Atomic physics is the field of physics that studies atoms as an isolated system of electrons and an atomic nucleus. It is primarily concerned with the arrangement of electrons around the nucleus and the processes by which these arrangements change. This includes ions as well as neutral atoms and, ...

learn more… | top users | synonyms (2)

14
votes
8answers
2k views

Where did Schrödinger solve the radiating problem of Bohr's model?

One of the problems with Bohr's theory to describe the hydrogen atom, was that the electron orbiting around the nucleus has an acceleration. Therefore it radiates and loses energy, until it would ...
37
votes
5answers
4k views

Why are most metals gray/silver?

Why do most metals (iron, tin, aluminum, lead, zinc, tungsten, nickel, etc.) appear silver or gray in color? (What atomic characteristics determine the color?) What makes copper and gold have ...
28
votes
5answers
2k views

If photon energies are continuous and atomic energy levels are discrete, how can atoms absorb photons?

If photon energies are continuous and atomic energy levels are discrete, how can atoms absorb photons? The probability of a photon having just the right amount of energy for an atomic transition is ...
8
votes
4answers
675 views

Huge confusion with Fermions and Bosons and how they relate to total spin of atom

I am supremely confused when something has spin or when it does not. For example, atomic Hydrogen has 4 fermions, three quarks to make a proton, and 1 electron. There is an even number of fermions, ...
9
votes
4answers
2k views

Does it exist a free good molecule / atom simulation software?

I'm looking for a software or software package (for example C/C++) that can simulate a lot (say thousands at least) of molecules in action (ie. in movement or attached to say static walls). I have ...
3
votes
1answer
590 views

Why do most metals appear silver in color with gold being an exception from a scattering and EM viewpoint?

Related: Why are most metals gray/silver? After reading Johannes’ impressive answer to Ali Abbasinasab question of why do most metals appear silver in color with the exception of gold (and copper), ...
4
votes
3answers
2k views

What keeps electrons in an atom from flying away or falling into the nucleus?

In atoms, what force or charge, etc. keeps electrons from flying away or into their nucleus? is there a kind of weak-force at work on the atomic scale? Note I am aware the electron positions are ...
6
votes
4answers
995 views

Intrinsic structure of electron

The electron contains finite negative charge.The same charges repel each other.What makes electron stable and why does it not burst? Is it a law of nature that the electron charge is the smallest ...
11
votes
5answers
3k views

Which experiments prove atomic theory?

Which experiments prove atomic theory? Sub-atomic theories: atoms have: nuclei; electrons; protons; and neutrons. That the number of electrons atoms have determines their relationship with other ...
2
votes
1answer
98 views

Does there exist electric field around all the substances?

A system of two equal and opposite charges separated by a certain distance is called an electric dipole. Electric dipole moment ($p$) is defined as the product of either charge ($q$) and the ...
1
vote
0answers
59 views

How to absorb a characteristic line in a spectrum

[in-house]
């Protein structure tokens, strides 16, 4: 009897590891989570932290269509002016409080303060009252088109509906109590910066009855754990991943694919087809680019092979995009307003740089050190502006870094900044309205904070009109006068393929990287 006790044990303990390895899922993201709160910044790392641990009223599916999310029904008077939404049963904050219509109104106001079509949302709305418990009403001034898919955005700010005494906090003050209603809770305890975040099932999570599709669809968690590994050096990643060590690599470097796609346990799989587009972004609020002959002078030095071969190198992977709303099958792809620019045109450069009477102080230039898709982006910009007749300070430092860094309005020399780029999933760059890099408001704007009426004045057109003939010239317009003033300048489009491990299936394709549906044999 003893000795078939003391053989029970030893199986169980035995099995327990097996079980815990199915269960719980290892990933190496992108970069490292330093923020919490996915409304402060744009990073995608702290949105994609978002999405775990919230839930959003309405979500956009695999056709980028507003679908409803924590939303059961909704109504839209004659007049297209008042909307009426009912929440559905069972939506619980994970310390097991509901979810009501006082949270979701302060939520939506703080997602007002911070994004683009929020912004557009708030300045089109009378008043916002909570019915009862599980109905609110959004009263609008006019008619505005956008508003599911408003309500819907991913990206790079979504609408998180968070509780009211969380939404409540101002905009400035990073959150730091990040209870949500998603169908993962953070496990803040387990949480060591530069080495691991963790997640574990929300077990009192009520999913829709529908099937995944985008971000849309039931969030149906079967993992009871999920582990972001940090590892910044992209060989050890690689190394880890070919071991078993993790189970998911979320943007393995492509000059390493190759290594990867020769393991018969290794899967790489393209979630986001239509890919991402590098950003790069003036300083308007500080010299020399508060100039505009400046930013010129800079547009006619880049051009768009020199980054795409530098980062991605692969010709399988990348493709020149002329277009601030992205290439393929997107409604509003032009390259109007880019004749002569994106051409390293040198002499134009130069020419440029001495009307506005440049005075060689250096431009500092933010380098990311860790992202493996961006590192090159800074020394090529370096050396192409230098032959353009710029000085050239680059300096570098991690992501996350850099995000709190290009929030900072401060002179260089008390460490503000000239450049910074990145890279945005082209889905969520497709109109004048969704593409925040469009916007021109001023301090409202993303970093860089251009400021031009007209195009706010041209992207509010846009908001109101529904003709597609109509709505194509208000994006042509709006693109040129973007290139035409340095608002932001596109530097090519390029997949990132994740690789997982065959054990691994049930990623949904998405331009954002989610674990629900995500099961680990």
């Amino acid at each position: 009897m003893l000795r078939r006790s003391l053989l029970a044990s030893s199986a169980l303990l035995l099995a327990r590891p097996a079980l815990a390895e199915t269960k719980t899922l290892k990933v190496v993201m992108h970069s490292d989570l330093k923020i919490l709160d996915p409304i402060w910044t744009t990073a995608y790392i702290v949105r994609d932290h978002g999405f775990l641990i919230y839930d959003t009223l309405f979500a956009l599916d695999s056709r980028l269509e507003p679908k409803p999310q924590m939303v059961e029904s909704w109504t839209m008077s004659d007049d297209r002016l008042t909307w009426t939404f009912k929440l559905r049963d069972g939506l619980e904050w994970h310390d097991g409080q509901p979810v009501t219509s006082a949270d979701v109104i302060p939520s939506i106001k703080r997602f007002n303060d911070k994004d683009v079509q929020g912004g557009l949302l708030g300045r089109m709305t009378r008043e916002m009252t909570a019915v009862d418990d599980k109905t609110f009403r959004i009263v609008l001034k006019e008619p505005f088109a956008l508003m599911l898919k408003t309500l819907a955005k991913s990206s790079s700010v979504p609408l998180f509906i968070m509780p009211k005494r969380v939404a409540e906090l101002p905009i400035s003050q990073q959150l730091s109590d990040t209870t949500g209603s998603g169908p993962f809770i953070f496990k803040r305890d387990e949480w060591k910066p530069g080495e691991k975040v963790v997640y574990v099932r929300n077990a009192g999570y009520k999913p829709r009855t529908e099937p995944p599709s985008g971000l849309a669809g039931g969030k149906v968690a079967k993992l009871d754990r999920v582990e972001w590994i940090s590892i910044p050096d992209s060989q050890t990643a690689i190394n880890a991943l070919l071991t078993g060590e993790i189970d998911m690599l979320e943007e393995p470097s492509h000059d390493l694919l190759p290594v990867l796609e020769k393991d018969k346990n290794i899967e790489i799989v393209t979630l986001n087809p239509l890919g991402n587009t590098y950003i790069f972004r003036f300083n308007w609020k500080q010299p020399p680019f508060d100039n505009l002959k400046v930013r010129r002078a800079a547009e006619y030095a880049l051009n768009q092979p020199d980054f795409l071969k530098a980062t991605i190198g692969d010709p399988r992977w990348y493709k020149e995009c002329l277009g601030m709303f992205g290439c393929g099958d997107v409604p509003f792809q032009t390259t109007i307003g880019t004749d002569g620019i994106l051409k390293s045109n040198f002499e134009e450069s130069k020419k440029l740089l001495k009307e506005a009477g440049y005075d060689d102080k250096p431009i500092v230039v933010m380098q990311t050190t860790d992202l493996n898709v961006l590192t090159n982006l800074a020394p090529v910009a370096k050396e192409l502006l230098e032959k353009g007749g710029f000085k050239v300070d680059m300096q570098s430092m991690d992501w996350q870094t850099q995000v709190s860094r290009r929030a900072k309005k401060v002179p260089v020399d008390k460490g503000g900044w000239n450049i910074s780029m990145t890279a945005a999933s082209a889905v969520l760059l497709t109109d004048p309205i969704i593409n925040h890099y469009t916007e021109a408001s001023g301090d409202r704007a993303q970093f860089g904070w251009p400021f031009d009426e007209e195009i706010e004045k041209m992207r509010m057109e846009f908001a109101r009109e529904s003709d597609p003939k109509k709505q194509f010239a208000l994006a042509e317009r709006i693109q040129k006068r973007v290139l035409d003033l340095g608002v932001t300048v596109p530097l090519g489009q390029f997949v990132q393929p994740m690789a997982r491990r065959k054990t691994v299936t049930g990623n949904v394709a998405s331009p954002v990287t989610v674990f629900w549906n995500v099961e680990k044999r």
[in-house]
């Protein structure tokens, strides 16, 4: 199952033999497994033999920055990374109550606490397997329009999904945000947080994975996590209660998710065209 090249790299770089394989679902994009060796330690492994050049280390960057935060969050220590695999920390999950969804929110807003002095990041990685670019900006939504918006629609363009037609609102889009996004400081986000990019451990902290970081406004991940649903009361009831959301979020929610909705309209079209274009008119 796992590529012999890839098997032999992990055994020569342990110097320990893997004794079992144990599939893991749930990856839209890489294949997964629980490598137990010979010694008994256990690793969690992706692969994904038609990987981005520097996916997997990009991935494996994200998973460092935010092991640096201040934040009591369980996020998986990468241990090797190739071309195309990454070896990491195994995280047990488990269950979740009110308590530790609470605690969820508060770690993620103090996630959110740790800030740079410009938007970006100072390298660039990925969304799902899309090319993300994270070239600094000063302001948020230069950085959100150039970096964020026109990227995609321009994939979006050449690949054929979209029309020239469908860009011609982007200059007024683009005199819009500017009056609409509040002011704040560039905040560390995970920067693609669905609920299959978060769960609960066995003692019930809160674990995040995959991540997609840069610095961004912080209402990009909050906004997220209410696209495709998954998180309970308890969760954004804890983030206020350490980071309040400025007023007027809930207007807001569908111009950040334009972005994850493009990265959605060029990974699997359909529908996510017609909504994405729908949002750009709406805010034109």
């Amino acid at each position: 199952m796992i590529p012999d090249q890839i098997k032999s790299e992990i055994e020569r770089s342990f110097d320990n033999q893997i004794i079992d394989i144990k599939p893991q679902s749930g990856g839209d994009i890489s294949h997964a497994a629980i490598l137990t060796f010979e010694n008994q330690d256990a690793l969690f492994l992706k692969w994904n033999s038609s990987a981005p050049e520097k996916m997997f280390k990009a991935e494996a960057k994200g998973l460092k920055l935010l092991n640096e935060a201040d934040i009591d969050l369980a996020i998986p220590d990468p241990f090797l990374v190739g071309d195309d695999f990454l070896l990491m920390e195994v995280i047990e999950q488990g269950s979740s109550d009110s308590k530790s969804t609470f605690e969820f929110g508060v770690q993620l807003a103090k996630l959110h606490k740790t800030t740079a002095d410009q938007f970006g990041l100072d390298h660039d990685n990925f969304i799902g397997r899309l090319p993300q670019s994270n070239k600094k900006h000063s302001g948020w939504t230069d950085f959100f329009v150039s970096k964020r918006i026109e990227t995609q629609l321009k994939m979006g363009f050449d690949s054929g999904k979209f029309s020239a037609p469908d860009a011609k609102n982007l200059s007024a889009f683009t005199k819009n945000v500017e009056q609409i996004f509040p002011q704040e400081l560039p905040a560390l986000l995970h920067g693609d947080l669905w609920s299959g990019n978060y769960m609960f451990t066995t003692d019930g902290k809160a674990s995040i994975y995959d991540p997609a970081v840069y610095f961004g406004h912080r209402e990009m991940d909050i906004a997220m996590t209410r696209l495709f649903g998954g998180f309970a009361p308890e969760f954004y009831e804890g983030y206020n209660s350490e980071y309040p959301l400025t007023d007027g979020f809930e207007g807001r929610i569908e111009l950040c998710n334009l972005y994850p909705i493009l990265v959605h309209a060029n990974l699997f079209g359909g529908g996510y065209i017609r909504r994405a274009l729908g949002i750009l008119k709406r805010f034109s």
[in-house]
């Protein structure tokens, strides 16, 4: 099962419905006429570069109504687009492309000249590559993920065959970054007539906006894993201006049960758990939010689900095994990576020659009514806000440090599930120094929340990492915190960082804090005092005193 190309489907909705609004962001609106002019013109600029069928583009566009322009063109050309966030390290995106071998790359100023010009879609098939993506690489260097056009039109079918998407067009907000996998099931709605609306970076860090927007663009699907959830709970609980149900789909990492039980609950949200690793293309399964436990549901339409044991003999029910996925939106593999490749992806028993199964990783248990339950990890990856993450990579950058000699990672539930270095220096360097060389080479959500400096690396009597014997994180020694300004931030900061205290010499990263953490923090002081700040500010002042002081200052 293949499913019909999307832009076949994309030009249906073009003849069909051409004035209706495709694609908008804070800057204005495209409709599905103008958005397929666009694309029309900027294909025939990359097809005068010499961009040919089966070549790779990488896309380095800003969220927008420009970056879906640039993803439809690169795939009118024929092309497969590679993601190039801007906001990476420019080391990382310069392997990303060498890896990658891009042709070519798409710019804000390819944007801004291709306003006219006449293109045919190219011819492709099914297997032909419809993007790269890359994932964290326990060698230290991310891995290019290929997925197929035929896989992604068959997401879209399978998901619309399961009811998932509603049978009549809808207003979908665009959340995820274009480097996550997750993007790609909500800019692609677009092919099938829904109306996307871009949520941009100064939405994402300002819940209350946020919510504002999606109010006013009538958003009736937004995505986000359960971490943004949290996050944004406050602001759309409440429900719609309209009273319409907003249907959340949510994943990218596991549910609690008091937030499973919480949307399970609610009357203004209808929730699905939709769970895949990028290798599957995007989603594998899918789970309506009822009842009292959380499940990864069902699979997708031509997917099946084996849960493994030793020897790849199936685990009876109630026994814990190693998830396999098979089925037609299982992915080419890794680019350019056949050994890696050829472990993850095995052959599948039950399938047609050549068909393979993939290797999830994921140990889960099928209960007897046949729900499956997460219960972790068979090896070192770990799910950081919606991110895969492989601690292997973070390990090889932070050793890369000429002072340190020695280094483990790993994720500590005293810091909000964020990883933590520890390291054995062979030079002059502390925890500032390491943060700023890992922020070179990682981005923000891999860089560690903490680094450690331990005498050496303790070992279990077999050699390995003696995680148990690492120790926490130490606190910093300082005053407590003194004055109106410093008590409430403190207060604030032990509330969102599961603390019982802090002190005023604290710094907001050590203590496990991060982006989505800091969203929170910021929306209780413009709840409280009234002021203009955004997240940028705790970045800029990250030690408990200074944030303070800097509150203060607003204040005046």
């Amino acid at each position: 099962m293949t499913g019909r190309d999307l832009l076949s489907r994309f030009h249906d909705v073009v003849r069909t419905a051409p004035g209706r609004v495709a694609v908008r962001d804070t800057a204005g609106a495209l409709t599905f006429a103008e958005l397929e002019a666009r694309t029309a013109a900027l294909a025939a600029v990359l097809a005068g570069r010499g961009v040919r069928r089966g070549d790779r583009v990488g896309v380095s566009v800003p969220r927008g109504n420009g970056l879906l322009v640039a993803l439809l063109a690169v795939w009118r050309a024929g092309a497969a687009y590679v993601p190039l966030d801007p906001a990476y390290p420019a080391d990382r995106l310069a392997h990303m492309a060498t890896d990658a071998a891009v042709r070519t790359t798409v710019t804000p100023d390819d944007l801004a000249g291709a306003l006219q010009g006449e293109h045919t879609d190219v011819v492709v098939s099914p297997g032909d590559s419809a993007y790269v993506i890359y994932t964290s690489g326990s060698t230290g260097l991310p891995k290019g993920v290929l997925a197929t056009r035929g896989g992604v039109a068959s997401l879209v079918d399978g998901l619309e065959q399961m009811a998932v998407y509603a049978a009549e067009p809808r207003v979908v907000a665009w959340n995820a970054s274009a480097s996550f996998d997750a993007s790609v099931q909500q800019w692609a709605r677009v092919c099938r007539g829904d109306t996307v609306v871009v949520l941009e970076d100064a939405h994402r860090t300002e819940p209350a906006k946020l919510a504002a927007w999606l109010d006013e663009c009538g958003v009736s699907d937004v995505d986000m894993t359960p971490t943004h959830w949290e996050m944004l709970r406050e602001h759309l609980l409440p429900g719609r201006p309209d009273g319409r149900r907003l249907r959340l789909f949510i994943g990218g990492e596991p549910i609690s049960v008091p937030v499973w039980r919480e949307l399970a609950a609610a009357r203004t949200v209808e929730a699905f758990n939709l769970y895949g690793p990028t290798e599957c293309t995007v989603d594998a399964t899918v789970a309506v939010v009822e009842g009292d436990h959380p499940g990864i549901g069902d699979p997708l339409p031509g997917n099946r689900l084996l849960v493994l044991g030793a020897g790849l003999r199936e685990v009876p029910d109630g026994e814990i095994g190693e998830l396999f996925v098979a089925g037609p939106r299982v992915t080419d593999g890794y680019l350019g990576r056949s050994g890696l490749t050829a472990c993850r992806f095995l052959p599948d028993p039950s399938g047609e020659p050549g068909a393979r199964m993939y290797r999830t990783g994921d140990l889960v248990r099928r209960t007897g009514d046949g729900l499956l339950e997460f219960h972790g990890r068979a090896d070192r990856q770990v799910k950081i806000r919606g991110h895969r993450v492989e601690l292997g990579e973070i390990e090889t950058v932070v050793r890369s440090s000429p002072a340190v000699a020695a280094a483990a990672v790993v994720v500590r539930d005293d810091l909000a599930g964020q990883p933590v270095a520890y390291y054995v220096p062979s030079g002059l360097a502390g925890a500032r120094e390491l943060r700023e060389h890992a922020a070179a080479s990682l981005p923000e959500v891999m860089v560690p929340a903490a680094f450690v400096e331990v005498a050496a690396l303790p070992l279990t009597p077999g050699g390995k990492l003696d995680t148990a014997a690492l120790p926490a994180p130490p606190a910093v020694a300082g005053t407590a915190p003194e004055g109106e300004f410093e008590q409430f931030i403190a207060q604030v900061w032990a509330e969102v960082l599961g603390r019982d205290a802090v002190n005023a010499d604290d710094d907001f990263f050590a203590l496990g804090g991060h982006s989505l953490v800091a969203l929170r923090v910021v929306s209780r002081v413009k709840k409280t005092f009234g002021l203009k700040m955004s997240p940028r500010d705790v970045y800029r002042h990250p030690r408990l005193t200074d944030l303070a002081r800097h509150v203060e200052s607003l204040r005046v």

I have an x-ray tube. When I see the spectrum, I notice the characteristic lines of the anode. What do I have to do if I want to absorb a characteristic line? I have thought that I can add a filter. ...
-2
votes
2answers
453 views

How is the speed of light an absolute maximum speed in the universe? [closed]

Under the heading which came first, the chicken or the egg, which came first: the maximum velocity of electrons orbiting the atom, or the speed of light as the maximum velocity limit? Is it possible ...
58
votes
2answers
9k views

Why doesn't matter pass right through other matter if atoms are 99.999% empty space?

The ghostly passage of one body through another is obviously out of the question if the continuum assumption were valid, but we know that at the micro, nano, pico levels (and beyond) this is not even ...
5
votes
5answers
905 views

What do we actually mean when we say that matter is a wave?

What do we actually mean when we say that matter is a wave? What does the wavelength of this matter wave indicate? The idea of a particle behaving like a wave is kinda incomprehensible to me. ...
10
votes
5answers
413 views

Does an electron move from one excitation state to another, or jump?

I'm wondering, when an electron changes state, does it move from one state to another over some (very small) time period? Or does it change from one state to another in no time? If the former, what ...
6
votes
4answers
185 views

What's is the origin of Orbital Angular Momentum of electrons in atoms?

Consider the Hydrogen 1s electron. We know that, in the quantum picture, the electron isn't orbiting or rotating at all, rather we simply state that the electron is spread over the entire space with ...
4
votes
3answers
255 views

Do electrons in multi-electron atoms really have definite angular momenta?

Since the mutual repulsion term between electrons orbiting the same nucleus does not commute with either electron's angular momentum operator (but only with their sum), I'd assume that the electrons ...
3
votes
1answer
131 views

Which green spectral line(s) are emitted in a Thomson tube?

Related: What is meant by boiling off electrons in a heater coil? In the Thomson tube we used in our class to produce an electron beam, the lab manual stated that the tube was filled with a low ...
2
votes
1answer
320 views